Once that’s done, domain fronting can be attempted. A quick test to see if domain fronting works for a pair of domains is to use cURL, sending the hidden host (android.com in this case) as an HTTP header and specifying the target as the domain we’re hiding behind (google.com in this case). cURL will specify that domain in the SNI field.
And here is another demonstration of the flow that hopefully makes it a bit clearer.
On the 14th of August 2014, the Tor Project announced the release of the meek pluggable transport. Meek uses domain fronting to hide the target bridge relay behind a very popular domain. For example, it could use google.com as a cover for xyz-meek-relay.appspot.com.
This allowed the creation of meek bridge relays on large clouds such as Google App Engine, Amazon CloudFront/EC2 and Microsoft Azure, hiding the actual target hostname behind domains such as google.com, amazon.com or various static asset CDNs.
Domain fronting was nothing short of revolutionary for Tor users in high-risk countries.
Meek is not a silver bullet as there are scenarios such as China blocking access to Google; regardless, meek still had huge impact and utility, and more providers were being discovered and researched. It was not unrealistic to expect a situation where blocking all meek bridges completely would require blocking a large chunk of the internet.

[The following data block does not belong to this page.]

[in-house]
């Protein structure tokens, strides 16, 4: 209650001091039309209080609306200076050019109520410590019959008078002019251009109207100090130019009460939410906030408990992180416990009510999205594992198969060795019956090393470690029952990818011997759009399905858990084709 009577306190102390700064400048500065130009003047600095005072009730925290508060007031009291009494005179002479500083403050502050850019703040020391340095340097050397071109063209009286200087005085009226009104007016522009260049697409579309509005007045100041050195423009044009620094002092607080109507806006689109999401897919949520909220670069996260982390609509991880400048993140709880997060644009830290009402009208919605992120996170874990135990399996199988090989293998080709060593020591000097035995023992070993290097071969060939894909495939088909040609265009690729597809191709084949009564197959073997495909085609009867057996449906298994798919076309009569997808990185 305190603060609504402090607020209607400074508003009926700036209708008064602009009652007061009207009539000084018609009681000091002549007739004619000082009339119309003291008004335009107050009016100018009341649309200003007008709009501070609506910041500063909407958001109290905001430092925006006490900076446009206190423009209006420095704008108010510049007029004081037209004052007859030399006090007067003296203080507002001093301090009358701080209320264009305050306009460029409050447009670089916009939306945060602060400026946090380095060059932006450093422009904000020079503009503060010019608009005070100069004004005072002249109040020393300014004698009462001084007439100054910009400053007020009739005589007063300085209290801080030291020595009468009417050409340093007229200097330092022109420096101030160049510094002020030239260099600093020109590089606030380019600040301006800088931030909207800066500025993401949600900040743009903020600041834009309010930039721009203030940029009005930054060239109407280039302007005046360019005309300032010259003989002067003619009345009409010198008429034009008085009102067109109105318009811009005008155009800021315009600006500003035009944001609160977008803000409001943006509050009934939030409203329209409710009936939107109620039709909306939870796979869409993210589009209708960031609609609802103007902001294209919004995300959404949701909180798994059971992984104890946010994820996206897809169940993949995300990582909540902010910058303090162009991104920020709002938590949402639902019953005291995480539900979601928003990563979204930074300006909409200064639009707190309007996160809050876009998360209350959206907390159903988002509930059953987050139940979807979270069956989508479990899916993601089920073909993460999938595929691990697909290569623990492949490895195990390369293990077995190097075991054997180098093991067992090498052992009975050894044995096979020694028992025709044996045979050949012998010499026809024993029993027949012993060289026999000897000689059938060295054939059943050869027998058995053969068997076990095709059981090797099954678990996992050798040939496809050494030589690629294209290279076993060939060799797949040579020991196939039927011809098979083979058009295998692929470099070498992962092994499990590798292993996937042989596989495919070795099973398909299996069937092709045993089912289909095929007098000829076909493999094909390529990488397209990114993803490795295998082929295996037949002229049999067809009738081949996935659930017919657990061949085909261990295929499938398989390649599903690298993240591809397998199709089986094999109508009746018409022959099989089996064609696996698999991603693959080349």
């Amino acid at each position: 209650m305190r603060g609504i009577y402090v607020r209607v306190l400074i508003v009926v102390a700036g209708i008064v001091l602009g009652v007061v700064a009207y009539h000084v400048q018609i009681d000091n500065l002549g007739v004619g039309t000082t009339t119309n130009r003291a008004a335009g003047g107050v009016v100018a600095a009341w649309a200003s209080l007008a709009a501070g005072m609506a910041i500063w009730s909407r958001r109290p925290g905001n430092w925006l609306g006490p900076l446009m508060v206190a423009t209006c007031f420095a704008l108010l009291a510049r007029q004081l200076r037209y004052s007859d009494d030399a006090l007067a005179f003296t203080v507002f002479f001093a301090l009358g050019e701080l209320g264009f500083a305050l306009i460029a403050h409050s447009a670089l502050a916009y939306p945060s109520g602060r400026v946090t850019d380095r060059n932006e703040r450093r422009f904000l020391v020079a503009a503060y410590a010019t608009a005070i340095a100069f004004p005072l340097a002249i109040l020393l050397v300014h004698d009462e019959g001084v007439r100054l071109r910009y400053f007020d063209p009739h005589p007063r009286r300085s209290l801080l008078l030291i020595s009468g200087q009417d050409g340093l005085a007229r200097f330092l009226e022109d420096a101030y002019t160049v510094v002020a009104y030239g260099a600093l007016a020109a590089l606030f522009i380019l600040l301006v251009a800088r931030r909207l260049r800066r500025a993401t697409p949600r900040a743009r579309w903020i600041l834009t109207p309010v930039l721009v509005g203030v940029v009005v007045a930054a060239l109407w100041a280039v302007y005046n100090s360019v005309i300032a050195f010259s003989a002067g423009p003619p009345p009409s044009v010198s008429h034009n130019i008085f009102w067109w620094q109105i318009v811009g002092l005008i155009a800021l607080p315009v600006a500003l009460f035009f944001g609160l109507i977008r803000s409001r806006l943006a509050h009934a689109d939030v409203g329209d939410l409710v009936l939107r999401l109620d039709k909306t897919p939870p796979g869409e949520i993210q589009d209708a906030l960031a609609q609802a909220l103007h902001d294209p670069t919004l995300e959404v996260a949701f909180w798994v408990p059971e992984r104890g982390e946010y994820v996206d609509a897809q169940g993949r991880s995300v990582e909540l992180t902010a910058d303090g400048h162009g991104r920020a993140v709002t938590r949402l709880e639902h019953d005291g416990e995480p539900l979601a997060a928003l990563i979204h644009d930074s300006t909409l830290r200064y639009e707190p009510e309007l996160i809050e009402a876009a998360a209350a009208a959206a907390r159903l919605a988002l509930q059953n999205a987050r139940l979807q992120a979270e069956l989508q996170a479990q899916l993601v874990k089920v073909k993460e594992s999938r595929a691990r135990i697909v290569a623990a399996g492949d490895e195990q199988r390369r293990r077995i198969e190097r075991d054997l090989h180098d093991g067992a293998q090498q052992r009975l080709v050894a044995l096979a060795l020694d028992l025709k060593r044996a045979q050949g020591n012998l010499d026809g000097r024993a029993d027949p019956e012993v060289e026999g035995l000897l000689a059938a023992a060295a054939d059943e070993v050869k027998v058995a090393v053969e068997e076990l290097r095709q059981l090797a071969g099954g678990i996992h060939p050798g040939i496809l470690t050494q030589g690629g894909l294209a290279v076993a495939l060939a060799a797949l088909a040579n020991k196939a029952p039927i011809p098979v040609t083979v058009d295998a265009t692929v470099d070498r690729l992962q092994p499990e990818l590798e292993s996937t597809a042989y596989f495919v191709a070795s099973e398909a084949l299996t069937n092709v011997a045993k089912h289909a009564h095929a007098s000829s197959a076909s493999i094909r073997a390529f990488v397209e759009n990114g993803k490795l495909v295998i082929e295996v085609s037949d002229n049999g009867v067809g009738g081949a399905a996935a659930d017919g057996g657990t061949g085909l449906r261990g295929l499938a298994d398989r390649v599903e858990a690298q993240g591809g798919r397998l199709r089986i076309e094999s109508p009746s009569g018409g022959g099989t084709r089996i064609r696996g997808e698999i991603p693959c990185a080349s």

Domain fronting was adopted by other privacy-seeking service providers, notably Signal and Telegram, and proved itself when Signal was blocked in Egypt, Oman, Qatar and the UAE. Signal was still accessible thanks to domain fronting on Google App Engine due to these countries not being willing to go as far as blocking access to google.com just to block these services.
Domain fronting isn’t only used for good purposes; unfortunately, hiding the target domain is also a valuable tool for attackers looking to hide connections to their command and control servers and other assets, as was the case with the hacking group APT29, also known as Cozy Bear and The Dukes.
On March 27th, 2017 Mandiant/FireEye reported they had detected the Russian nation-state backed APT29 group employing domain fronting for at least two years. Domain fronting received quite a lot of attention around this time from the hype created in the cybersecurity community.
On April 14th, 2018 a bug report was opened on the Tor bug tracker regarding breakage in the meek-google transport.
It was quickly discovered that Google’s infrastructure began responding with an HTTP Error 502 with the message “This HTTP request has a Host header that is not covered by the TLS certificate used. Due to an infrastructure change, this request cannot be processed”.